The Key Advantage of Managing DNS With Terraform

In past articles we've talked about managing Infrastructure-as-Code (IaC)  and the advantages it offers. DNS records are part of your infrastructure as well, although fewer businesses think to maintain it outside of manual control via either DNS provider GUIs or old-fashioned text files. Not all the entries are part of other automation efforts - creating VMs and auto-registering the IP in DNS, etc.  

Managing AWS Route 53 DNS with Terraform

At iuvo, we include all our DNS records, which are served from AWS Route 53 in our Terraform automation - and more specifically Cloud LaunchPad, for a very particular reason…so we know why they are there. 

One drawback of many DNS provider's interfaces is that they do not offer any way in which to annotate the purpose of a record, or it is too limiting to do so. If you only maintain a few records, you probably know what they do. However, if you maintain a complicated environment, it is helpful to know what each record is for, who is responsible, etc. A prime example is an SPF record. It can have many entries in it to define who can send email on your domain's behalf. For example, you could have an include for SendGrid in there…but do you know why? Do you utilize SendGrid specifically, or do you use a service that in turn uses SendGrid? Do you still need it? 

Back in the "old days" - and still commonly practiced in some places, we used to add comments to the BIND text file that had all the records in there to remind us of the details. In the days of GUI based systems, like Route 53, GoDaddy, etc. there isn't always a way to attach a comment or description to the specific records. 

Interestingly, AWS allows "tags", which can be used for comments and other data, on almost every resource type you can create - except Route 53 records! So, we need to have an alternative, and Infrastructure-as-Code provides that for us by returning to text files we can make comments in! iuvo's Cloud LaunchPad simplifies the DNS record inputs into easier to read records so we can annotate cleanly.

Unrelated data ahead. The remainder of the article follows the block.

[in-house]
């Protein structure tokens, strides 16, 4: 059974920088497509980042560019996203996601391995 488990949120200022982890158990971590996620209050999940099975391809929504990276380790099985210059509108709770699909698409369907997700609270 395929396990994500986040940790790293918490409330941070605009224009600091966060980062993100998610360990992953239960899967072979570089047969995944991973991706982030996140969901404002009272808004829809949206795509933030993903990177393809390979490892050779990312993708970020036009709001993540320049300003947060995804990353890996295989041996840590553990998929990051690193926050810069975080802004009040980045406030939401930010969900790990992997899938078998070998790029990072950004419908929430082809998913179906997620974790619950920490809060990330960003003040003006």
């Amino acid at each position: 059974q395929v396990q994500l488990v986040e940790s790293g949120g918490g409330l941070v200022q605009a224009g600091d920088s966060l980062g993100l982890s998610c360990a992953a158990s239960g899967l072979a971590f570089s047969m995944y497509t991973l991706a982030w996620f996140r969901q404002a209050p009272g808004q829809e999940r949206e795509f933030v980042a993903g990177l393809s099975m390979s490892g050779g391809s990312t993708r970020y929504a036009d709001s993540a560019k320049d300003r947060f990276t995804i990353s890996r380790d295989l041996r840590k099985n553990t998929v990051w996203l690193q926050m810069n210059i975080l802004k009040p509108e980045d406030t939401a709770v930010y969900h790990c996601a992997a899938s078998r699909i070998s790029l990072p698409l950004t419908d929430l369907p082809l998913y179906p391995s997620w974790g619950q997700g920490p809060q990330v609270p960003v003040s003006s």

For example: 

# Our web server 
{ type="A", values=["A.B.C.D"], ttl=300 } 
# Our MX record points to Microsoft 365 
{ type="MX", values=["10"], ttl=86400 }, 
# Multiple TXT records 
{ type="TXT", values=[ 
    "MS=msXXXXXXXX", # Microsoft domain validation 
    "google-site-verification=ReallyLongGoogleIDString", # Google Analytics/website validation 
    # The SPF record entries as follows: 
    #   - - includes all the Microsoft 365 servers 
    #   - ip4:A.B.C.D - The web server can send email 
    #   - - AWS Simple Email Service 
    #   - - SendGrid - used by XYZ Service 
    #   - -all - Don't allow anything else 
    "v=spf1 ip4:A.B.C.D -all", 
], ttl=900}, 

Note that we can still maintain records manually if we need fast changes, but we'd want to ensure that we backport those updates into Terraform soon after. 


Whether you are doing raw Terraform, or more manageable tools like Cloud LaunchPad, the ability to annotate your records easily in the same place you maintain them makes it far easier for everyone to understand why a record exists. Additionally, it makes it easier to remove unneeded clutter from your systems and to avoid perpetually dragging forward legacy entries that may in turn jeopardize your security. If you are interested in learning more about tools like Cloud LaunchPad please don’t hesitate to reach out, our team is happy to assist!  





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